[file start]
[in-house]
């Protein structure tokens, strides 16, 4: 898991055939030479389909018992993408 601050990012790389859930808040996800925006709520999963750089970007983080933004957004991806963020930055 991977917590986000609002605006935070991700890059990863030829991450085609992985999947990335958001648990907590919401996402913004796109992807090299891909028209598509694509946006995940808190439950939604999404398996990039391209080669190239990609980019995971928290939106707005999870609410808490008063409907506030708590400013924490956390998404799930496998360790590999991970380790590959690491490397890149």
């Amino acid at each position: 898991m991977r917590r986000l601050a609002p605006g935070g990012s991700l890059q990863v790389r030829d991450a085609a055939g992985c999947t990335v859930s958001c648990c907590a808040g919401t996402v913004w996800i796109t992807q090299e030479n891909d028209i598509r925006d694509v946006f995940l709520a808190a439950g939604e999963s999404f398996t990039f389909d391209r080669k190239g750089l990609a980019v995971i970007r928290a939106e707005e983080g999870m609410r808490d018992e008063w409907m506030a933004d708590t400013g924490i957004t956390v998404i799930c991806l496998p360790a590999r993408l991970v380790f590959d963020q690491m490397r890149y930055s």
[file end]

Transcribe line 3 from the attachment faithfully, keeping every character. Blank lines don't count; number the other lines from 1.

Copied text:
């Amino acid at each position: 898991m991977r917590r986000l601050a609002p605006g935070g990012s991700l890059q990863v790389r030829d991450a085609a055939g992985c999947t990335v859930s958001c648990c907590a808040g919401t996402v913004w996800i796109t992807q090299e030479n891909d028209i598509r925006d694509v946006f995940l709520a808190a439950g939604e999963s999404f398996t990039f389909d391209r080669k190239g750089l990609a980019v995971i970007r928290a939106e707005e983080g999870m609410r808490d018992e008063w409907m506030a933004d708590t400013g924490i957004t956390v998404i799930c991806l496998p360790a590999r993408l991970v380790f590959d963020q690491m490397r890149y930055s």